Comparative validity of measures of implicit exercise associations

Zenko, Zachary
Major Professor
Panteleimon Ekkekakis
Committee Member
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Researchers in the broad domain of public health are becoming increasingly interested in the study of implicit exercise associations (IEA), which are theorized to be predictive of exercise behavior. Interventions designed to improve IEA may enhance exercise promotion, and accounting for differences in IEA may help explain exercise behavior. Despite increasing interest in IEA, researchers are unable to justify their measurement choices because the comparative validity is unknown. No investigation has compared the validity of measures of IEA within the same sample. Purpose: The primary purpose of this dissertation was to compare the validity and reliability of nine measures of IEA for the first time. The secondary purpose was to explore if rational thought-processing styles moderate the relation between IEA and exercise behavior or explicit attitudes. Methods: University community members (N = 95) completed three laboratory visits. First, participants underwent exercise testing to identify their ventilatory threshold (VT). One week later, the participants returned for a session that consisted of 15 minutes on a recumbent cycle ergometer with the last 10 minutes at the intensity corresponding to their VT, in an effort to create maximum variability in affective responses. Experienced pleasure-displeasure during exercise was measured using the Feeling Scale (Hardy & Rejeski, 1989). Remembered pleasure of the exercise session (“recalled affect”) was measured 5 min postexercise using the Empirical Valence Scale (Lishner, Cooter, & Zald, 2008). One week later, participants returned for an Implicit Measurement Session. Participants completed nine measures of IEA in random order. Participants also responded to questions about their explicit affective attitudes and exercise behavior, and completed tasks to assess their rational-thought processing styles. Experienced pleasure-displeasure, recalled affect, affective attitudes, and exercise behavior served as validation criteria. Validity was assessed with a series of bivariate correlation analyses between each implicit measure and the validity criteria.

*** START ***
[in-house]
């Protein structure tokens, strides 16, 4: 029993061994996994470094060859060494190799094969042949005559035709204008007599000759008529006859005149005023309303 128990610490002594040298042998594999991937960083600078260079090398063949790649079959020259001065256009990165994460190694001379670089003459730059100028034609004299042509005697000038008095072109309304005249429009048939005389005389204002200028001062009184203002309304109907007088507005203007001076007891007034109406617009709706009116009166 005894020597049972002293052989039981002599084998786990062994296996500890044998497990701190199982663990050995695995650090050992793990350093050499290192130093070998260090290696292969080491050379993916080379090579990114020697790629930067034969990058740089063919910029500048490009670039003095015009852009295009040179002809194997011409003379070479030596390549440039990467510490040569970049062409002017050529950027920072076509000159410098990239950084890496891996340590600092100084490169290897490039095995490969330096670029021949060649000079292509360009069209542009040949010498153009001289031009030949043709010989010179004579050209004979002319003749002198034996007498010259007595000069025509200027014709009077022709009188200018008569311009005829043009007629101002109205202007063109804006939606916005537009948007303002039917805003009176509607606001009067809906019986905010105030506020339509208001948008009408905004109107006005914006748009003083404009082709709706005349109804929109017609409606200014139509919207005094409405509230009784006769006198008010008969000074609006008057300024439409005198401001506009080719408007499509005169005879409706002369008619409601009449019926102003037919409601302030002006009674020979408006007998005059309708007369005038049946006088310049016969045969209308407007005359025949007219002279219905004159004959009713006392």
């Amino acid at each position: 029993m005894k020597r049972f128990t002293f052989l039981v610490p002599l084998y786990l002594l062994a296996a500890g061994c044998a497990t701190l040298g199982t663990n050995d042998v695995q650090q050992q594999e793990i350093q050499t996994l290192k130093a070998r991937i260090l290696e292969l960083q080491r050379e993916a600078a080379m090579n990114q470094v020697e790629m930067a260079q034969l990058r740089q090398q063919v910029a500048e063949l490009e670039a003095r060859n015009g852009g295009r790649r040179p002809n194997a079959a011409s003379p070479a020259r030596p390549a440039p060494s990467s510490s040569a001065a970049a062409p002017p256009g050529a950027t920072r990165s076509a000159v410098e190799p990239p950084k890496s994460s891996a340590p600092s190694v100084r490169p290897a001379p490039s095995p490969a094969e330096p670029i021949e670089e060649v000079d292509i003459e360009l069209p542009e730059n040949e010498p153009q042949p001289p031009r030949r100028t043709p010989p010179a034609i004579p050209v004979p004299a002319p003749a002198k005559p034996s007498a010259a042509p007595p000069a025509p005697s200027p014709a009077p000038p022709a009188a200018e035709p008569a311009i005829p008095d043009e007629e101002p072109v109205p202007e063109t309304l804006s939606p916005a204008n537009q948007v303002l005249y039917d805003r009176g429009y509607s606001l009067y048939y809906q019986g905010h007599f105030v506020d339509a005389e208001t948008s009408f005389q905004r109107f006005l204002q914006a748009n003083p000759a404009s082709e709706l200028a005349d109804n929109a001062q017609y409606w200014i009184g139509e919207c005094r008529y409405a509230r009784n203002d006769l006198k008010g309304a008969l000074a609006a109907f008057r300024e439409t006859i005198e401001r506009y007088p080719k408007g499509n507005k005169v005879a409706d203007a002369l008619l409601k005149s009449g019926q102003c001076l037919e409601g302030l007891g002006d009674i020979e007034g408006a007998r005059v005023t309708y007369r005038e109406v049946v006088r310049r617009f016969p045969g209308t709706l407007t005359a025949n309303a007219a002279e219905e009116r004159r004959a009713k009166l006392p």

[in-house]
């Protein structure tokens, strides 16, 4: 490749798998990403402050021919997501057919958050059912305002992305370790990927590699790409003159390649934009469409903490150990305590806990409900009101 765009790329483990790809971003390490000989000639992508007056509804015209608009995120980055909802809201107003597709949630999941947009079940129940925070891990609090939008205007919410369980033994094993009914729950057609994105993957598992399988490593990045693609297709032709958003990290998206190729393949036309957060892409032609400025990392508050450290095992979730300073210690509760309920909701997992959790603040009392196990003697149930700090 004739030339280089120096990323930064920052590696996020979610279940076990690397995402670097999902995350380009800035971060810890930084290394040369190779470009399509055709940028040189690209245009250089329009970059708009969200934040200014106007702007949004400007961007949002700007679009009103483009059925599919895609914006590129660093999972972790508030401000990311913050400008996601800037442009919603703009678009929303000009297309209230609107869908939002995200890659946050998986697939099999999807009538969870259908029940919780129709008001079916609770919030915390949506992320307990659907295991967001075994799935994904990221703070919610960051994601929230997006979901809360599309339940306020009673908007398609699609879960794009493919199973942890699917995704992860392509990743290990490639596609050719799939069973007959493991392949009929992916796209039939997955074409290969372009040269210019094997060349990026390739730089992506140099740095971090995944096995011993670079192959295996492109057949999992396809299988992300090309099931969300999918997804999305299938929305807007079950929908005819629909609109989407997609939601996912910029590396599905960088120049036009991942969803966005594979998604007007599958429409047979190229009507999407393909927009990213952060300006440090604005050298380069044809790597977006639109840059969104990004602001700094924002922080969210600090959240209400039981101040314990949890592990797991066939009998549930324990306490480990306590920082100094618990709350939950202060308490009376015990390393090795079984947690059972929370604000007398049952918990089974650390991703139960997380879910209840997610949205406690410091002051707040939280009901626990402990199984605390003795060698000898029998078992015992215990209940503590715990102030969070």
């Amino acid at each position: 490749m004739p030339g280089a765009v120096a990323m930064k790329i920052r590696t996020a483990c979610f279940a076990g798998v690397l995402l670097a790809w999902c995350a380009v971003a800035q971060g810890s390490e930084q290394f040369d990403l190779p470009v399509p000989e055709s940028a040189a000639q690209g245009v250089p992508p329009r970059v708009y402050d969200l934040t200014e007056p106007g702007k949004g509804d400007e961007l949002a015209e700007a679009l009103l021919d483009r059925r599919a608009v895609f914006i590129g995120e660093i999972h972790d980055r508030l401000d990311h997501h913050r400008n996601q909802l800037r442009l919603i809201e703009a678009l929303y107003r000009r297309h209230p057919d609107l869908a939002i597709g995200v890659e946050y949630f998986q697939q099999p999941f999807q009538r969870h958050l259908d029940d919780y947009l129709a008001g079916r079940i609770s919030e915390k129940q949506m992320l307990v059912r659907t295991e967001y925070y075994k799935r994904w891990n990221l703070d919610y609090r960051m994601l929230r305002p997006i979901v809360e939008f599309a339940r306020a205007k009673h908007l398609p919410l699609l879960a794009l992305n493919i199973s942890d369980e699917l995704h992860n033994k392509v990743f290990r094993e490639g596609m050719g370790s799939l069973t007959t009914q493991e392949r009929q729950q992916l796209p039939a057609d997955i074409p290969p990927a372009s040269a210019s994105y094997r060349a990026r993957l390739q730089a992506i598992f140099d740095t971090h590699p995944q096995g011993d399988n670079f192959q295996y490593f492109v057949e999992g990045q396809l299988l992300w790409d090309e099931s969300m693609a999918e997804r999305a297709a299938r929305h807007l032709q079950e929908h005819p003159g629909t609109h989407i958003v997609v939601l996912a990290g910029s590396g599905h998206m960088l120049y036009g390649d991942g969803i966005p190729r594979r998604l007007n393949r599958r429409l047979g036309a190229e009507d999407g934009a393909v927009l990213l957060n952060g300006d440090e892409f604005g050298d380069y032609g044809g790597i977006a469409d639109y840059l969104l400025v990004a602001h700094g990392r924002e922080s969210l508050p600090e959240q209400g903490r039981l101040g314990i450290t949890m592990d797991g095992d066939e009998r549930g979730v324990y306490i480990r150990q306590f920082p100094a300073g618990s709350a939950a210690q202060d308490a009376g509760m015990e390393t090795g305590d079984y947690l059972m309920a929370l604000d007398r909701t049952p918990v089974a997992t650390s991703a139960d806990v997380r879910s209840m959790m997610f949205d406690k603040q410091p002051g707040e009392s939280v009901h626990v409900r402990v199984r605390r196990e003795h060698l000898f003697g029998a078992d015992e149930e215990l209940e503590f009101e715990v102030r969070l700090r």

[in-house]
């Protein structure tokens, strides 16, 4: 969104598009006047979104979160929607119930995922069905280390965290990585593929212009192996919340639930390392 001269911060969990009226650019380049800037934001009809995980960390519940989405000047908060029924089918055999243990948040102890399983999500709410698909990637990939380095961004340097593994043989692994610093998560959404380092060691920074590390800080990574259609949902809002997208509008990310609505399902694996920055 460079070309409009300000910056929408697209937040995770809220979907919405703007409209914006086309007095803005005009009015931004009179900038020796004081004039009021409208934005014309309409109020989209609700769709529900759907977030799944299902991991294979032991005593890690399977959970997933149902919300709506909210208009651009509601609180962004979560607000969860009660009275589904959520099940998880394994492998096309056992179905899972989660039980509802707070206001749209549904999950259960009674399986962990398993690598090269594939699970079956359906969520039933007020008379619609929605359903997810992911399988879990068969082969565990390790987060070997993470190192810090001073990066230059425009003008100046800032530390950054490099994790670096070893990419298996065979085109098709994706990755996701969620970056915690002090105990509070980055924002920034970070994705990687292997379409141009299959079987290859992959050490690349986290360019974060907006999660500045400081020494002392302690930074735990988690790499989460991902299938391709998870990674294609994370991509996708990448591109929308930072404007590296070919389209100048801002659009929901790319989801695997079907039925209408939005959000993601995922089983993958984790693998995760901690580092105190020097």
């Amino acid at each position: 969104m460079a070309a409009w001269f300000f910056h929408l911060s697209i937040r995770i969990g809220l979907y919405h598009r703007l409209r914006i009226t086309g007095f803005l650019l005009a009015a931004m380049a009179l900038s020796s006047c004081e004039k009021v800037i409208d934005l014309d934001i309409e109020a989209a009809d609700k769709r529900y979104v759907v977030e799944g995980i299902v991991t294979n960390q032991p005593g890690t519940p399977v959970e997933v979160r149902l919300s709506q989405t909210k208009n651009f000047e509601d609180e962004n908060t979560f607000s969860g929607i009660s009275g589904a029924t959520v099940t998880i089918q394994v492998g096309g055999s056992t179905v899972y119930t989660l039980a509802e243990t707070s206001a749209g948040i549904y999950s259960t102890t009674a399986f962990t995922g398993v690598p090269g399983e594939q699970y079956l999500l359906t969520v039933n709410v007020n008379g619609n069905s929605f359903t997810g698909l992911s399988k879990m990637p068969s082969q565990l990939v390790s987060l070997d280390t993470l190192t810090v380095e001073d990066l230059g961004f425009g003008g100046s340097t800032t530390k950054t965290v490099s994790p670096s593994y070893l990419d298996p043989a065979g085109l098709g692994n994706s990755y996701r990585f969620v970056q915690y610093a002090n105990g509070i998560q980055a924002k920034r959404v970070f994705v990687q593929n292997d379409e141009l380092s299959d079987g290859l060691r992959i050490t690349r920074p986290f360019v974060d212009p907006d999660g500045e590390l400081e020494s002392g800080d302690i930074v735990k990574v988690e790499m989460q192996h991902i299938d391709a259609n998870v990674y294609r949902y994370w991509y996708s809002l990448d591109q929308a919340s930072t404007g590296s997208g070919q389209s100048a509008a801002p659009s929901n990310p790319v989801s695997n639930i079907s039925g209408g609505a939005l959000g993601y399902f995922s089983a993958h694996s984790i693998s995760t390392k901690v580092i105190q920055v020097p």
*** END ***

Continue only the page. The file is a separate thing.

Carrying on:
Results: Eight tasks had acceptable-to-high internal consistency. Only the Approach-Avoidance Task was significantly related to any of the validity criteria after adjustment for multiple comparisons. Exploratory analyses revealed the possibility that validity estimates deteriorated as tasks were performed later, meaning that the most valid measure could not be identified conclusively. Implications and recommendations based on these results are discussed. Moderation analyses indicated that no measure of rational thought-processing capacity or tendency moderated (a) the relation between IEA and exercise behavior, or (b) the relation between IEA and explicit attitudes. Conclusions: Based on the entire sample, these data suggest the Approach-Avoidance Task is the most valid measure of IEA. This must be interpreted judiciously, however, due to the unexpected importance of task order. A research agenda to improve upon the limitations of this dissertation is proposed.